Karen Oliveri remembers what it was like to be different, to be the one teased.
Her lisp, for which she sought treatment in college, became an inspiration for a career. By the time she graduated from high school, she knew she wanted to be a speech therapist.
"I tell the kids, I know how hard it is," she said. "I'm still working on it."
For the past 32 years, she's worked in Milford schools, and now works primarily with first and second graders at
She works with a teacher, and a teacher's aide, in inclusion classes at the school. The inclusion classes allow children with special education needs — such as speech issues — to receive assistance but attend class alongside other children. Oliveri, who's been in education since the children were separated from their peers, says it's the best thing.
"I love inclusion," she said. "The kids get to practice their skills in a more natural environment. They get to apply their skills."
As a speech therapist, she also works with children in small groups, in what is called "pull-out" instruction. She works with children on more than pronounciation. The children, some of whom are autistic, typically need help in expressing themselves and in understanding language. She concentrates on social skills, problem-solving techniques, and specific skills, including how to have a conversation.
She started a routine for the children at Brookside called "the Lunch Bunch." She and a small group of children take their lunches up to the speech room, and they practice some problem-solving skills. For example, when a student told Oliveri he had lost a toy at school, the kids brainstormed how to find it. They ended up posting signs around the school.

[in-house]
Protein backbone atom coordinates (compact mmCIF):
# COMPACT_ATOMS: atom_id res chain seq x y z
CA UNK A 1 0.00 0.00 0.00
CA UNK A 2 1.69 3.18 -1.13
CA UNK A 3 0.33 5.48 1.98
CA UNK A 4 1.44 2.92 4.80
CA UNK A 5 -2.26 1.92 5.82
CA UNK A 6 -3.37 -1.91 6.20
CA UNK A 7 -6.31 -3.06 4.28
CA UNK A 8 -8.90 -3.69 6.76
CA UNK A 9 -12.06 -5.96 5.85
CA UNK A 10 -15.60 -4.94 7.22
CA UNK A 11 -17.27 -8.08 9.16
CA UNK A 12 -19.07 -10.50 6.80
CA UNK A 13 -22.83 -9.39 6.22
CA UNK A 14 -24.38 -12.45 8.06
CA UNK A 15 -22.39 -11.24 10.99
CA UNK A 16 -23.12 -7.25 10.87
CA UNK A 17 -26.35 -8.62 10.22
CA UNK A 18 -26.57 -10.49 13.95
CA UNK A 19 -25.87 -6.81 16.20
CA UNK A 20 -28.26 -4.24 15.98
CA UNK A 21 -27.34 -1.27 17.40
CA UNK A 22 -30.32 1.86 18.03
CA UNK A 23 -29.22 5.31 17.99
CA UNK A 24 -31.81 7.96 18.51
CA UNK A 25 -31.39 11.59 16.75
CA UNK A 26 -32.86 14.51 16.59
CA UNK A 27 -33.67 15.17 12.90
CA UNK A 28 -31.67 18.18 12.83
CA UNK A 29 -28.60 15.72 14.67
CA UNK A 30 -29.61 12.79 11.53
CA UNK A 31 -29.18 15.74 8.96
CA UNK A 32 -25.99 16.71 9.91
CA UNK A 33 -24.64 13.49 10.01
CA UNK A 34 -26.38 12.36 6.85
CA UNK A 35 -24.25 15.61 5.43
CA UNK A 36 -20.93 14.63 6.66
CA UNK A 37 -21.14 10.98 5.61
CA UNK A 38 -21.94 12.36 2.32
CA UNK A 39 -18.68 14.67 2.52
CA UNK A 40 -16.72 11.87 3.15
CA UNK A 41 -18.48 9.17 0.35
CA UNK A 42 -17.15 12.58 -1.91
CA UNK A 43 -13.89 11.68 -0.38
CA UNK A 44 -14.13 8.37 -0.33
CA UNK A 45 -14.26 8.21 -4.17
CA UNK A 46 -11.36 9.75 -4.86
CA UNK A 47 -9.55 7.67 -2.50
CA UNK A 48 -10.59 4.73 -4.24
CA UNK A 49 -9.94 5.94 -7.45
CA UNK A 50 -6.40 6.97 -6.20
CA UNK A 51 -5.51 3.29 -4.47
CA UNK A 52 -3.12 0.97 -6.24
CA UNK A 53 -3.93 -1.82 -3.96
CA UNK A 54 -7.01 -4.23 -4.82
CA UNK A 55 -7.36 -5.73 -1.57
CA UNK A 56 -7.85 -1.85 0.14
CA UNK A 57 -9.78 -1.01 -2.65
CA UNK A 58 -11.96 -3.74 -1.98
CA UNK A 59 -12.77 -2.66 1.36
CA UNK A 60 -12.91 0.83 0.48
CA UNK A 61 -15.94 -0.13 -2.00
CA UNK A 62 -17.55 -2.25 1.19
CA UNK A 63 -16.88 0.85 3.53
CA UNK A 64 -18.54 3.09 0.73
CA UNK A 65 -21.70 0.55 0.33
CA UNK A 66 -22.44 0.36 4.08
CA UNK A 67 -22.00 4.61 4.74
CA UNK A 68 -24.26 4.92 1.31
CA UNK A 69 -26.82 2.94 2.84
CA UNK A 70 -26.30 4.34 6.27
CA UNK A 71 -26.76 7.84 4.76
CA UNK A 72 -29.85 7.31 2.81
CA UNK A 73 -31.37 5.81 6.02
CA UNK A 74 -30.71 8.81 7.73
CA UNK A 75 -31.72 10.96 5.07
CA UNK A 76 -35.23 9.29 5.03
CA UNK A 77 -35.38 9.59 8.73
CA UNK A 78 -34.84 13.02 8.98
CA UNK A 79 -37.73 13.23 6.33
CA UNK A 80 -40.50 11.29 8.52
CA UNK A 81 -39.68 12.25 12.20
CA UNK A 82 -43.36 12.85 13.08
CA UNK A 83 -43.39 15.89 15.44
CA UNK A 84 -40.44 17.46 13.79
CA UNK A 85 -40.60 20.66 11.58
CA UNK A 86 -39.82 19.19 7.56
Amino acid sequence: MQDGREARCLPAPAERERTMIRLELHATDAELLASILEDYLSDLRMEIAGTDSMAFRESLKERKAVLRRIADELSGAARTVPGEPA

She was nominated for the Teacher of the Year profile by Principal Kathleen Kay. In her nomination letter, Kay explained that Oliveri's work might go unnoticed, because she is not a traditional classroom teacher. But Kay said she has witnessed her effectiveness on many occasions.
"Over her time at Brookside, she has provided an inordinate amount of time, energy, and love into her craft, and among all her other accomplishments she has offered several non-verbal students the power and skills necessary to communicate with family, friends, teachers, and peers," Kay wrote. "If you have ever experienced the wonder of witnessing a child learn to speak or read you can truly appreciate the enormity involved in Mrs. Oliveri’s accomplishments — the fact that she is THE person who opens the door of communication for many non-verbal children. It is nothing short of miraculous and I have witnessed this miracle enabled by Mrs. Oliveri on more than several occasions."
Oliveri has the kind of job that she looks forward to, every day. When she's out on her regular 5:30 a.m. walk around the neighborhood, she's thinking of things she can try that day.
She's known around the school as "Mrs. O," and her habit at lunch is to sing to the kids, picking out a "Table of the Day," where the kids are emplifying positive behavior. The routine has the entire cafeteria singing.
"I love working with kids," Oliveri said. "They're fun. I don't know, they make me happy. There isn't a day that goes by that we don't laugh about something."